This is lazy, condescending half-assed filmmaking. When in doubt, simply slap a piece of rap music overtop of the action. Still have some space to fill? How about a rip-off from another film (Rain Man will do nicely, seeing as this film also has Las Vegas in it). Need more junk to fill up the allotted 90 minutes? Cue up a cameo or two. After tiger-humping, strippers, and Mike Tyson singing Phil Collins songs, what's left?

Box office gross

In fact, the film saves a particularly nasty kick until the tail credits, in which photos of the bachelor party action (captured on digital camera) click through one after the other. There is the usual assortment of the men in strip clubs, casinos, and pretending to anally assault one another, since that's what men apparently find funny when they're drunk. But one image near the end of this collection jumps out. Alan in an elevator with his penis out, being orally serviced by an elderly woman. The image embodies the streak of casual cruelty in film that now passes as comedy. The audience seemed unable to distinguish between what is actually funny and what is merely offensive.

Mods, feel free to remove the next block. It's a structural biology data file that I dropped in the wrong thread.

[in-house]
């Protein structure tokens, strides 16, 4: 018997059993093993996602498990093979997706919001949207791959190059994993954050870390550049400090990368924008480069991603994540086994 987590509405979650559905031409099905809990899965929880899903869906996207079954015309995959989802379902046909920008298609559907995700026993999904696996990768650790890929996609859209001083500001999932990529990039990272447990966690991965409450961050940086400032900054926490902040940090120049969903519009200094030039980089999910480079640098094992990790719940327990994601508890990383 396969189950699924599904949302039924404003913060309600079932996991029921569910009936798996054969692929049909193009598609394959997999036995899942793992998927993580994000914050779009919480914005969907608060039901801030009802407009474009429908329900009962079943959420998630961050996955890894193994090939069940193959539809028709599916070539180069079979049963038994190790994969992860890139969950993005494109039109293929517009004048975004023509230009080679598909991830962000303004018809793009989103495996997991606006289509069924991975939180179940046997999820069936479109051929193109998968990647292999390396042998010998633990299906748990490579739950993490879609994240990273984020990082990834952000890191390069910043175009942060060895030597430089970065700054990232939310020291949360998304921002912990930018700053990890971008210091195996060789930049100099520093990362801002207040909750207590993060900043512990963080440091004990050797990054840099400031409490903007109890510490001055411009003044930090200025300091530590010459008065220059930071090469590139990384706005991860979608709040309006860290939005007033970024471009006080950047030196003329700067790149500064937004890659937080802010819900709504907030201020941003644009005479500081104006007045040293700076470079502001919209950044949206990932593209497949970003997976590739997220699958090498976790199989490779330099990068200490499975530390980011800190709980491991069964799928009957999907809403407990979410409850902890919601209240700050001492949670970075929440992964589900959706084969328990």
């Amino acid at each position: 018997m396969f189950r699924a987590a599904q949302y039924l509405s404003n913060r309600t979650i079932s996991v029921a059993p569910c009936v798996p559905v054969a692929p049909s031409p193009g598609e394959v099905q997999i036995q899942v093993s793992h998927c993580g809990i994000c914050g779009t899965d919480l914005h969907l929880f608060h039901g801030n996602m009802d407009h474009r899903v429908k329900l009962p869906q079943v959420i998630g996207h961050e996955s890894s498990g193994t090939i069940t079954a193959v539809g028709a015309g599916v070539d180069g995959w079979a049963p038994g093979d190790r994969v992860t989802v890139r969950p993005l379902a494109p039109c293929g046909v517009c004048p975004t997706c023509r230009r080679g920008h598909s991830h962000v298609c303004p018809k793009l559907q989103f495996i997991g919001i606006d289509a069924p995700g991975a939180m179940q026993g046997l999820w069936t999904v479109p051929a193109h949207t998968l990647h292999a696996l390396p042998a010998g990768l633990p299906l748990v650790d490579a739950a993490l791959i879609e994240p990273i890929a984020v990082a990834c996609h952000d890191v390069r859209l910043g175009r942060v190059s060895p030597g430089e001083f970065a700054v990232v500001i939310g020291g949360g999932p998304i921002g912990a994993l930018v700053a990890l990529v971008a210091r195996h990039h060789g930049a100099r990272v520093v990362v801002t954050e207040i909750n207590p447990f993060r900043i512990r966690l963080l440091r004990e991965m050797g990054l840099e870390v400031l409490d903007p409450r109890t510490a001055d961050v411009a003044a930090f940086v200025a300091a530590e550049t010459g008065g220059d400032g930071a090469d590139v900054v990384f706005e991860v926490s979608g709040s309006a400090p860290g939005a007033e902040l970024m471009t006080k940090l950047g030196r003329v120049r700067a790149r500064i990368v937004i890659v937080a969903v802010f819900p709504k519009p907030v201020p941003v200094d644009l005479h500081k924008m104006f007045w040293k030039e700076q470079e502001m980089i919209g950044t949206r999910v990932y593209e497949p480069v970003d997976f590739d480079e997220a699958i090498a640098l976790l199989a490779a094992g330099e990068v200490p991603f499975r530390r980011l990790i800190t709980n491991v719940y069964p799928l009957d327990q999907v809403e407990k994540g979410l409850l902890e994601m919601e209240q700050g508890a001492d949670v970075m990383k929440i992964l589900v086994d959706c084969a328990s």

Audiences have been trained, and trained hard, in recent years, to equate comedy with something that pushes moral boundaries, so much so that the gross, the risque, or the simply plain offensive is now considered funny, whether there is any actual humour in it or not. I realize I am not part of the target audience for this film, but watching it in a theatre filled with mostly with young men, there appeared to be a tacit agreement: laugh and culturally bond over this dumb crappy movie. The more sticky issues, like placing a pornographic image in a mainstream Hollywood comedy, go unquestioned. I think the placement of this image (as people are getting up to leave the theatre) is critical. Furthermore because it happens so fast, you're not even sure what it is you're seeing. I thought, "Was that really a penis?" But that image also raised a lot more questions about what appeared to be, at first, "just" a dumb movie.